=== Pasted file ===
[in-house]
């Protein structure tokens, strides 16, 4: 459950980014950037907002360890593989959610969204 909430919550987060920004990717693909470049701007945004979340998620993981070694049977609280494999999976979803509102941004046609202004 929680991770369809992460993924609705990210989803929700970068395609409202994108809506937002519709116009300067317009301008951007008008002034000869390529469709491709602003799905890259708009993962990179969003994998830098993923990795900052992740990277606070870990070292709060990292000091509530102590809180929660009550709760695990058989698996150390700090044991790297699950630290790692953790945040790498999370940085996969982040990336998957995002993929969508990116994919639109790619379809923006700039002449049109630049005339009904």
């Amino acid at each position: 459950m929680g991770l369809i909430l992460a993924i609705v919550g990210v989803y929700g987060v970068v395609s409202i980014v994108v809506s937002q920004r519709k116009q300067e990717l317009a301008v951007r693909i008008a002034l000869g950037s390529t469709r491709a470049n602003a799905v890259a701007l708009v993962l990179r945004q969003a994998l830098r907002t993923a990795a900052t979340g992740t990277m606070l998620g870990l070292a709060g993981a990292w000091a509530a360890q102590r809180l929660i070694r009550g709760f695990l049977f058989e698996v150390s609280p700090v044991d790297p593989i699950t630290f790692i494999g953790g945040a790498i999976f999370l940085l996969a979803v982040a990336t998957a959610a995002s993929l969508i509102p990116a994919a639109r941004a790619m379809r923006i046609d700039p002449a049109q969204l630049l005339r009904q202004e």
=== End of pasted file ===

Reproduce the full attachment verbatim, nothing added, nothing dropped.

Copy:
[in-house]
């Protein structure tokens, strides 16, 4: 459950980014950037907002360890593989959610969204 909430919550987060920004990717693909470049701007945004979340998620993981070694049977609280494999999976979803509102941004046609202004 929680991770369809992460993924609705990210989803929700970068395609409202994108809506937002519709116009300067317009301008951007008008002034000869390529469709491709602003799905890259708009993962990179969003994998830098993923990795900052992740990277606070870990070292709060990292000091509530102590809180929660009550709760695990058989698996150390700090044991790297699950630290790692953790945040790498999370940085996969982040990336998957995002993929969508990116994919639109790619379809923006700039002449049109630049005339009904």
């Amino acid at each position: 459950m929680g991770l369809i909430l992460a993924i609705v919550g990210v989803y929700g987060v970068v395609s409202i980014v994108v809506s937002q920004r519709k116009q300067e990717l317009a301008v951007r693909i008008a002034l000869g950037s390529t469709r491709a470049n602003a799905v890259a701007l708009v993962l990179r945004q969003a994998l830098r907002t993923a990795a900052t979340g992740t990277m606070l998620g870990l070292a709060g993981a990292w000091a509530a360890q102590r809180l929660i070694r009550g709760f695990l049977f058989e698996v150390s609280p700090v044991d790297p593989i699950t630290f790692i494999g953790g945040a790498i999976f999370l940085l996969a979803v982040a990336t998957a959610a995002s993929l969508i509102p990116a994919a639109r941004a790619m379809r923006i046609d700039p002449a049109q969204l630049l005339r009904q202004e």